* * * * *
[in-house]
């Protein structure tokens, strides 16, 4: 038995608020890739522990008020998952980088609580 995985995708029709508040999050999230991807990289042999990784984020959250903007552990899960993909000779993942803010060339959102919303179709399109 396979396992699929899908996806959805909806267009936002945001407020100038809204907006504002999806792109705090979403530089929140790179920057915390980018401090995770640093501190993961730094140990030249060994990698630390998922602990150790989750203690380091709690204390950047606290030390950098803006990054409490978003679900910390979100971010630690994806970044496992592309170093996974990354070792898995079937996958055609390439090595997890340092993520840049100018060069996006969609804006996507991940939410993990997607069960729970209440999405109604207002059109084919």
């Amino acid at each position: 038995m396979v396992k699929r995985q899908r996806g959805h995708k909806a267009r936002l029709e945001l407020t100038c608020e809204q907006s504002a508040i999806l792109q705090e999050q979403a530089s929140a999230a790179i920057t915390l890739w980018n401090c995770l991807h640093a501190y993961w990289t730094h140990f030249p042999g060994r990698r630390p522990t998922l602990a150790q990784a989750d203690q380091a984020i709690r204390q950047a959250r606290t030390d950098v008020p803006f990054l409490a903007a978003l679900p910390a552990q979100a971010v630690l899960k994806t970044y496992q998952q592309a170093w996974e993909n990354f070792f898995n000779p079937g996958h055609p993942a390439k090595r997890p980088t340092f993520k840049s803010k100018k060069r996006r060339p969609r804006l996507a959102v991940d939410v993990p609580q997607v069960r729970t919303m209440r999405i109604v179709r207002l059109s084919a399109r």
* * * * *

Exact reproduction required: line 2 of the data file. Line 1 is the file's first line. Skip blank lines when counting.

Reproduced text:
């Protein structure tokens, strides 16, 4: 038995608020890739522990008020998952980088609580 995985995708029709508040999050999230991807990289042999990784984020959250903007552990899960993909000779993942803010060339959102919303179709399109 396979396992699929899908996806959805909806267009936002945001407020100038809204907006504002999806792109705090979403530089929140790179920057915390980018401090995770640093501190993961730094140990030249060994990698630390998922602990150790989750203690380091709690204390950047606290030390950098803006990054409490978003679900910390979100971010630690994806970044496992592309170093996974990354070792898995079937996958055609390439090595997890340092993520840049100018060069996006969609804006996507991940939410993990997607069960729970209440999405109604207002059109084919």